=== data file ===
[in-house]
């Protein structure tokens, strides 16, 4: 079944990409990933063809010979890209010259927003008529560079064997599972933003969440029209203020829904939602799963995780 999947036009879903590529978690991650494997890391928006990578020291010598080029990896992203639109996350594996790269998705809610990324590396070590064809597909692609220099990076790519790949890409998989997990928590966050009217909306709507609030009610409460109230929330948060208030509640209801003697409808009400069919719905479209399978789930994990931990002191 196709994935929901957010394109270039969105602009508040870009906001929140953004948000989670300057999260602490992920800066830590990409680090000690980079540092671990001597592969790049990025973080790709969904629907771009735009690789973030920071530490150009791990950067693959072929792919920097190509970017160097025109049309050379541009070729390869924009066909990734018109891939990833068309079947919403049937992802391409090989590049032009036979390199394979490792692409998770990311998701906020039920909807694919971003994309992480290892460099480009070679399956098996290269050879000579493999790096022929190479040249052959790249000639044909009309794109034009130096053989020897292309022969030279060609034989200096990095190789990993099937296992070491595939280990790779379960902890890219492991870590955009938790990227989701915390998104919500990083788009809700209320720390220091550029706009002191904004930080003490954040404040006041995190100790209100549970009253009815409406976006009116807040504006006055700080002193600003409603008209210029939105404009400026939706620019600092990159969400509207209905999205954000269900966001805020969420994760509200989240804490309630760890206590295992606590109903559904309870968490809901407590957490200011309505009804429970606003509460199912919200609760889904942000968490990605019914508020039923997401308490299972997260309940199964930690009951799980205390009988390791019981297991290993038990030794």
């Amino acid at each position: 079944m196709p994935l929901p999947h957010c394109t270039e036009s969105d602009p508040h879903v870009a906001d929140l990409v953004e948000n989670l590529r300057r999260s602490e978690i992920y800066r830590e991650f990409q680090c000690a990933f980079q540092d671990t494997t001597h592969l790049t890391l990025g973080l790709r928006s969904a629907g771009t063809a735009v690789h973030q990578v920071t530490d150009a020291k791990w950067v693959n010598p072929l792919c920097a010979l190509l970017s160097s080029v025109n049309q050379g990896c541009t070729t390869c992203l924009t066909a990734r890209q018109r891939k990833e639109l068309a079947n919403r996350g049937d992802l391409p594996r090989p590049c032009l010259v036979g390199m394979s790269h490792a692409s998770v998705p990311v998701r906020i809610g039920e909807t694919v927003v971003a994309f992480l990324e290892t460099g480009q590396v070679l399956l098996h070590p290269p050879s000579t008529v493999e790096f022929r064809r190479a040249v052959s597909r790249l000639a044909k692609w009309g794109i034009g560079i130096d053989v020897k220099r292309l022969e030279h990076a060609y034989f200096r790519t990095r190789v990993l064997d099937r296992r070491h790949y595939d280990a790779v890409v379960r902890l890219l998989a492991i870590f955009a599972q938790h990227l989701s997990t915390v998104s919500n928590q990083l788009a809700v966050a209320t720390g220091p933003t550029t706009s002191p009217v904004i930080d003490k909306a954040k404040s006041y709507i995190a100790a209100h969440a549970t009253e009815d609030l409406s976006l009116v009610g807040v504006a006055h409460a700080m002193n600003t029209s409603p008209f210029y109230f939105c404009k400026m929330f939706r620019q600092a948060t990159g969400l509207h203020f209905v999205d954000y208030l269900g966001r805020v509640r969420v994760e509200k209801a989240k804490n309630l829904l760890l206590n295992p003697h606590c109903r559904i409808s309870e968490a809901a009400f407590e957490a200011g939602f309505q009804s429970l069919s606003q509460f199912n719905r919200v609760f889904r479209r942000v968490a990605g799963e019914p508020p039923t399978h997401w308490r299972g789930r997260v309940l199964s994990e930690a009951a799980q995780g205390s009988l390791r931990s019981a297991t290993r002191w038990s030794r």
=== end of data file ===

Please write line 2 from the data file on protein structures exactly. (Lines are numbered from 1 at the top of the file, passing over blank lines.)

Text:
């Protein structure tokens, strides 16, 4: 079944990409990933063809010979890209010259927003008529560079064997599972933003969440029209203020829904939602799963995780 999947036009879903590529978690991650494997890391928006990578020291010598080029990896992203639109996350594996790269998705809610990324590396070590064809597909692609220099990076790519790949890409998989997990928590966050009217909306709507609030009610409460109230929330948060208030509640209801003697409808009400069919719905479209399978789930994990931990002191 196709994935929901957010394109270039969105602009508040870009906001929140953004948000989670300057999260602490992920800066830590990409680090000690980079540092671990001597592969790049990025973080790709969904629907771009735009690789973030920071530490150009791990950067693959072929792919920097190509970017160097025109049309050379541009070729390869924009066909990734018109891939990833068309079947919403049937992802391409090989590049032009036979390199394979490792692409998770990311998701906020039920909807694919971003994309992480290892460099480009070679399956098996290269050879000579493999790096022929190479040249052959790249000639044909009309794109034009130096053989020897292309022969030279060609034989200096990095190789990993099937296992070491595939280990790779379960902890890219492991870590955009938790990227989701915390998104919500990083788009809700209320720390220091550029706009002191904004930080003490954040404040006041995190100790209100549970009253009815409406976006009116807040504006006055700080002193600003409603008209210029939105404009400026939706620019600092990159969400509207209905999205954000269900966001805020969420994760509200989240804490309630760890206590295992606590109903559904309870968490809901407590957490200011309505009804429970606003509460199912919200609760889904942000968490990605019914508020039923997401308490299972997260309940199964930690009951799980205390009988390791019981297991290993038990030794």